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Russian Émigré Freemasons

It comes as no surprise to learn that freemasons were behind the Russian Revolution. They were, after all, behind the American and French Revolutions over five generations before. And although some of the most famous figures involved in all three Revolutions were not individually freemasons, they most certainly were greatly influenced by those who were freemasons and their masonic ideas.

To be a freemason is not of vital importance in itself in order to be a revolutionary. It is passive acceptance of their ideas which actually makes the difference. For instance, although those who carried out the ‘Glorious’ Revolution of 1688 in England could definitely not have been freemasons as such, they would have been very comfortable with most of their later ideas. Ultimately, such ideas were behind the transformation of England into Britain in the eighteenth century and from there into a worldwide Empire.

As regards Russia and its emigration, the jealous Russian bourgeois and aristocrats who carried out their Revolution which led to the abdication of Tsar Nicholas II in March 1917, settled principally in Paris. In a little Russian-language booklet written by N. Svitkov in Paris in 1932, ‘Masonry in the Russian Emigration’, published by Editions de la Libre Parole at 53, rue Bobillot, we have a list of Russian masons of the time. I obtained the booklet in Wiesbaden in 1989, when I had already seen through what was going on in Paris.

The list is of interest because we see that many of those listed were instrumental in manipulating the weak Russian hierarchs in Paris (a tradition that has continued there to this day) and so creating the Paris schism. This tore away the St Alexander Nevsky Cathedral on Rue Daru in Paris and many other churches from the Russian Orthodox Tradition and its discipline. It subjected them to the jurisdiction of the Patriarchate of Constantinople, which at that time was headed by a freemason, the notorious Patriarch Meletios Metaksakis, who had become a mason in a lodge in British-run Cyprus before the First World War.

This tragic schism has lasted in Paris to this day, with the ‘Brotherhood’ electing the Council of the Archdiocese. Certainly, in the 1980s masons openly attended the Rue Daru Cathedral and the cemetery church of Ste Genevieve des Bois (where initiation rites also took place) and seven out of twelve members of the Diocesan Council were freemasons. More information can be found in the well-known book by the Russian émigré writer Nina Berberova.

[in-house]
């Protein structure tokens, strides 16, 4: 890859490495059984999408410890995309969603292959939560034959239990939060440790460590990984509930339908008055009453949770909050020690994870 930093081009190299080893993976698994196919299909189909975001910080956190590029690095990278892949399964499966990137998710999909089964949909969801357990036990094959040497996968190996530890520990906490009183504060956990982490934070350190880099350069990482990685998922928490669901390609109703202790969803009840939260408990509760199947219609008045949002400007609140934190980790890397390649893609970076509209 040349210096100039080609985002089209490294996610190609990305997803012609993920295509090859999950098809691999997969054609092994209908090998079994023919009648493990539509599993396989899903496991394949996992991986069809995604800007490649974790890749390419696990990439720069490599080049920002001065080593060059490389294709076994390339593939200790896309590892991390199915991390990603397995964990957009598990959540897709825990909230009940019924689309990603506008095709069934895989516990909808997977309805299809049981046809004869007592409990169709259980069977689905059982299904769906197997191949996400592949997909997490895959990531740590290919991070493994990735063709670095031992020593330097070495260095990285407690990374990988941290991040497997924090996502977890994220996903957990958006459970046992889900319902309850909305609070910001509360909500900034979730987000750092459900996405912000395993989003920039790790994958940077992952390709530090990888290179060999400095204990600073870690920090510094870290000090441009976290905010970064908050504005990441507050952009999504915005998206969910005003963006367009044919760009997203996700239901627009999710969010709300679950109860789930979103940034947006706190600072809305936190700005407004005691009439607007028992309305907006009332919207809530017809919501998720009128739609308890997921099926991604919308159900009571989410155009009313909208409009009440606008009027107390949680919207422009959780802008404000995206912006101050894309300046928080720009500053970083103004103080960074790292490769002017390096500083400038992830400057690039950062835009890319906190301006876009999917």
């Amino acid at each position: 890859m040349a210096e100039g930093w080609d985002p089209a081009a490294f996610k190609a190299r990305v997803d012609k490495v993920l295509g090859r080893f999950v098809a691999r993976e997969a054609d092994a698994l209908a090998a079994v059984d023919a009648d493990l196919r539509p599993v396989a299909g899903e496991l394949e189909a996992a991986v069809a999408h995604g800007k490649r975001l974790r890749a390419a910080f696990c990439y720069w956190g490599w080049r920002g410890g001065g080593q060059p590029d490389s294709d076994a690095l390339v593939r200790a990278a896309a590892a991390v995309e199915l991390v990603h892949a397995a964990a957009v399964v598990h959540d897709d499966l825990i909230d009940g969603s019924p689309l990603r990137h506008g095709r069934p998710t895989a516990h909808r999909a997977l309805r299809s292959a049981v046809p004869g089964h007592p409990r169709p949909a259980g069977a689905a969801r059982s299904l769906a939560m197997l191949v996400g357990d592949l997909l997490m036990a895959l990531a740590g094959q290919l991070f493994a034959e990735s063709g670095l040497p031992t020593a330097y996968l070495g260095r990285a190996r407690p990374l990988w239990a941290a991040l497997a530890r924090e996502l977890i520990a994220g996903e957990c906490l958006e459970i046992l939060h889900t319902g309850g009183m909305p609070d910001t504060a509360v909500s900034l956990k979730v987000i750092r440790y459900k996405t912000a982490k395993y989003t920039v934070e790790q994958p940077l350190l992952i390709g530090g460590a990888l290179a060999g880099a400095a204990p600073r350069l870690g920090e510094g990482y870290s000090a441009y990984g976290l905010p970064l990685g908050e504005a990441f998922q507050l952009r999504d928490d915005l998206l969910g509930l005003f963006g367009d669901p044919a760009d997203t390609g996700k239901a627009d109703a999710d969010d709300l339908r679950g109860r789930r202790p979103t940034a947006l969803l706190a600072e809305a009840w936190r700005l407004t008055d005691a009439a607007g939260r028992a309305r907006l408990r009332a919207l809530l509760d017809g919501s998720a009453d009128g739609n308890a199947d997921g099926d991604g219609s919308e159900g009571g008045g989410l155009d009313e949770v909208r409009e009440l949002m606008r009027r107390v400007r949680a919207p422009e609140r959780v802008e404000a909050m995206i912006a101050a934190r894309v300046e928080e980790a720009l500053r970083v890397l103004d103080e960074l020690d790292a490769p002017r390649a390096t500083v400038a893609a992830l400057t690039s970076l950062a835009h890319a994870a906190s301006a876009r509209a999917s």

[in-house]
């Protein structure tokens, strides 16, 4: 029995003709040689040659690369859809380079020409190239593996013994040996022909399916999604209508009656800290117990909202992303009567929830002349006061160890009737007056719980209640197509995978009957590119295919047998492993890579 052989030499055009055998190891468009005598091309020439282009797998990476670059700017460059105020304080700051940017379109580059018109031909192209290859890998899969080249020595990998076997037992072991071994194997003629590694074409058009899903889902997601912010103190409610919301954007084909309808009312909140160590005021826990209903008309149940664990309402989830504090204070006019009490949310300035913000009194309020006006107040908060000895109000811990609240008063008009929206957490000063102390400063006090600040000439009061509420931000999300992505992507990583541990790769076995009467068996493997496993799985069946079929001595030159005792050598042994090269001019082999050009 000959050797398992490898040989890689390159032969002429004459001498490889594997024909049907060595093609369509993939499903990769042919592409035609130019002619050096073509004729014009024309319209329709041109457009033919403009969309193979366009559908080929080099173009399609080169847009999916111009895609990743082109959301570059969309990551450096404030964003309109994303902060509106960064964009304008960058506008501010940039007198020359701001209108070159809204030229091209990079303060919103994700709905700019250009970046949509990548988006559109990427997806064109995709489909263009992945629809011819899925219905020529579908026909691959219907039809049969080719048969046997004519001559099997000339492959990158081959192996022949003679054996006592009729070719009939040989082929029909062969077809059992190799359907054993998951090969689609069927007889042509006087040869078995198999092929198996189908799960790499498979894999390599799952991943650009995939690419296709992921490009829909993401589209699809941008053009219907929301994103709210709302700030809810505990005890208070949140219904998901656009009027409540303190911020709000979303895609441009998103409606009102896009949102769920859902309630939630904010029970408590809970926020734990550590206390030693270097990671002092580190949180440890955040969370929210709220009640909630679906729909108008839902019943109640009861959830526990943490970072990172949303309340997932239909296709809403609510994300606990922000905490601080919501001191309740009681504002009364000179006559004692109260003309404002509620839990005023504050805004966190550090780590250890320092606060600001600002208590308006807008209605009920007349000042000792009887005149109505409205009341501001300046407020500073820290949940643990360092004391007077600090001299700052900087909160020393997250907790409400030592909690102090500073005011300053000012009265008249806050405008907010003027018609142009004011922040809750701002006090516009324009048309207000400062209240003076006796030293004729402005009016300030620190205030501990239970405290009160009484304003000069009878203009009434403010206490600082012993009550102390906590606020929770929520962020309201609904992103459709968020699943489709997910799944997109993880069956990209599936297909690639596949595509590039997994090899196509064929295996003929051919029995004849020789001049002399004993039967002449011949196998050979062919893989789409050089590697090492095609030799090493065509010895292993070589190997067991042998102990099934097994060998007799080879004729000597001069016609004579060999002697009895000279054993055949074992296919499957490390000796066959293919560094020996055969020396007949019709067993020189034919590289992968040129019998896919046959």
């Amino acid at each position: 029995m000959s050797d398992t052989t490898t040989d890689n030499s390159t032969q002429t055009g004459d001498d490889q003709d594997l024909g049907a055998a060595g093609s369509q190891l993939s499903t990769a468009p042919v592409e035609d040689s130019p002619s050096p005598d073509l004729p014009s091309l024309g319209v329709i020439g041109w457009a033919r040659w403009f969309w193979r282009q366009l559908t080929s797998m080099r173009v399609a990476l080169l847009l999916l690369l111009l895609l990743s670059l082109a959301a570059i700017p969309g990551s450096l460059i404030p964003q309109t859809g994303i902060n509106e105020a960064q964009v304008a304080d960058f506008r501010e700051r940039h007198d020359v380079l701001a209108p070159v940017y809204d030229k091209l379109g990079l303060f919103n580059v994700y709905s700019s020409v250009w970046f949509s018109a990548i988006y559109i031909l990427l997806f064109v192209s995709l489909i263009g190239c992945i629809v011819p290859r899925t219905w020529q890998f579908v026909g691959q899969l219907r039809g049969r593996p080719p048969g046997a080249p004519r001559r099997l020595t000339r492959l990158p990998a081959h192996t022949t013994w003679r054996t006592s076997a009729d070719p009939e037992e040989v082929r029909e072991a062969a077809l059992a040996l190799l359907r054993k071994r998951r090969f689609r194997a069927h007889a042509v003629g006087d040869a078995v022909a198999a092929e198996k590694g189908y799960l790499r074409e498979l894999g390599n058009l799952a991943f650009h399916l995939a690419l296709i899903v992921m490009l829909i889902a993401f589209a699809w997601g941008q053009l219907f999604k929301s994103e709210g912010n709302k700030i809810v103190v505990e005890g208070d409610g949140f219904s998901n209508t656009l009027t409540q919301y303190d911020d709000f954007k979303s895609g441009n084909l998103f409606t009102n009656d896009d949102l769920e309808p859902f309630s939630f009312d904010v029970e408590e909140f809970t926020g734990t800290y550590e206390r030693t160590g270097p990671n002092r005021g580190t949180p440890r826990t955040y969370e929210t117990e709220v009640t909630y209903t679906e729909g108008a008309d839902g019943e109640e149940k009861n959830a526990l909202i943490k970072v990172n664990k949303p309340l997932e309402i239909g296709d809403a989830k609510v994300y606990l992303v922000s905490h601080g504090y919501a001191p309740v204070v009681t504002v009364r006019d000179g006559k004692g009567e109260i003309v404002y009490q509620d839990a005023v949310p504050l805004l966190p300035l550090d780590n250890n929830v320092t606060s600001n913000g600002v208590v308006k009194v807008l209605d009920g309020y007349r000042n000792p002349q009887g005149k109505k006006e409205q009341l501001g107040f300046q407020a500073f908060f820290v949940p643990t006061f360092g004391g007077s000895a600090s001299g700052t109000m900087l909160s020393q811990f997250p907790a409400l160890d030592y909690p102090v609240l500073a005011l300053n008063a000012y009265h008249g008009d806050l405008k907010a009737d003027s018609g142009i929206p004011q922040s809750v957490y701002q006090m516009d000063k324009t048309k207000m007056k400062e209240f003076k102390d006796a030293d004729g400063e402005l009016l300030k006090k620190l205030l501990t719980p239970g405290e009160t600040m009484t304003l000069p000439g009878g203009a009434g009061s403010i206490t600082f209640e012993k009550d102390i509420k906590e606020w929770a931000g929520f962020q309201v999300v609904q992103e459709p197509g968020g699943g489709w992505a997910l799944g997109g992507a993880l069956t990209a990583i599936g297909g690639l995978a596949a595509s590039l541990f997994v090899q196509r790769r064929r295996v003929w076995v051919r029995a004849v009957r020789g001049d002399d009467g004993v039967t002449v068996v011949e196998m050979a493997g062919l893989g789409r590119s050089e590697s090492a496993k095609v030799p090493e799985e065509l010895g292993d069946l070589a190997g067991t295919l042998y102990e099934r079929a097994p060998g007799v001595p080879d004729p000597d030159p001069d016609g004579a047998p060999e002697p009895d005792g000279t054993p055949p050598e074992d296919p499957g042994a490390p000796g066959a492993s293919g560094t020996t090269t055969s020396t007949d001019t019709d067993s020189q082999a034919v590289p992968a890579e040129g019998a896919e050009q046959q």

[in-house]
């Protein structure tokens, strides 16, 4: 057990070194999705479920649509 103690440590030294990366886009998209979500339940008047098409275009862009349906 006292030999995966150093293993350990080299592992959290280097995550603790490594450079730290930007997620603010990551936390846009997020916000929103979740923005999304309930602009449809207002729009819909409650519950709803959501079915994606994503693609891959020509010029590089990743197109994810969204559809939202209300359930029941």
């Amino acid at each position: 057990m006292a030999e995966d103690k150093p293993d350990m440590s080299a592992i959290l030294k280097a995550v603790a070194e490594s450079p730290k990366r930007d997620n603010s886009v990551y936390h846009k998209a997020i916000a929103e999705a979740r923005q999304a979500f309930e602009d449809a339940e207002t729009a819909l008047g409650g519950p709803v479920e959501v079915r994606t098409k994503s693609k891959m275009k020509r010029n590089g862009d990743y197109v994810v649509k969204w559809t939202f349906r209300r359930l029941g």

There are nearly 500 names in the 1932 list of masonic Russian princes, barons, counts, ex-ministers, ex-parliamentarians, ex-admirals, ex-generals, ex-ambassadors, ex-consuls, ex-officers, lawyers, doctors, engineers, clergy, writers, artists, journalists, bankers and teachers etc. They belonged to the seven Russian masonic lodges in Paris and others outside France. Among them we find the following names:

Ametistov Tikhon Alexandrovich
Andronnikov Archill Moiseevich
Bennigsen Adam Pavlovich
Bennigsen Emmanuil Pavlovich
Bloom Boris Eduardovich
Bobrinsky Alexei Alexeevich
Bobrinsky Peter Andreevich
Braslavsky Alexandr Yakovlevich
Veliaminov-Zernov Pavel Sergeevich
Gagarin Evgeny Feofanovich
Galperin Alexandr Yakovlevich
Golenishchev-Kutuzov Sergei Alexandrovich
Gorchakov Sergei Vasilievich
Gruenwald Konstantin Konstantinovich
Davydov Alexandr Vasilievich
Davydov Leonid Feodorovich
Izvolsky Grigory Alexandrovich
Kedrin Evgeny Ivanovich
Kerensky Alexandr Feodorovich
Kovalevsky Maxim Maximovich
Kochubei Vasily Vasilievich
Kochubei Viktor Viktorovich
Kochubei Mikhail Vasilievich
Krovoshein Igor Alexandrovich
Kuzmin-Karavaiev Vladimir Dmitrievich
Landau Mark Alexandrovich
Liven Peter Alexandrovich
Liperovsky Lev Nikolaievich
Lobanov-Rostovsky Andrei Anatolievich
Lopukhin Alexander
Loris-Melikov Ivan
Lvov Georgy Evgenievich
Maklakov Vasily Alexeievich
Markotun Sergei Nikolaievich
Mamontov Alexandr Ivanovich
Markov Feodor Stepanovich
Marchenko Mitrofan Konstantinovich
Margulies Manuil Sergeievich
Matveiev Sergei Nikolaievich
Miliukov Pavel Nikolaievich
Nabokov Vladimir Dmitrievich
Nemirovich-Danchenko Vasily Ivanovich
Nikolsky Boris Alexeievich
Nolde Boris Emmanuilovich
Obolensky Dmitry Alexandrovich
Petliura Grigory
Skriabin Alexander Alexandrovich
Skriabin Andrei Nikolaievich
Skriabin Vladimir Vladimirovich
Skriabin Vladimir Nikolaievich
Struve Petr Berngardovich
Taranovsky Feodor Vasilievich
Tatishchev Nikolai
Taube Mikhail Alexandrovich
Telepnev Boris
Tereshchenko Mikhail Ivanovich
Trubetskoi Dmitry Alexeievich
Fidler Ivan Ivanovich
Sheremetev Dmitry Alexandrovich
Shuvalov Pavel Alexandrovich.

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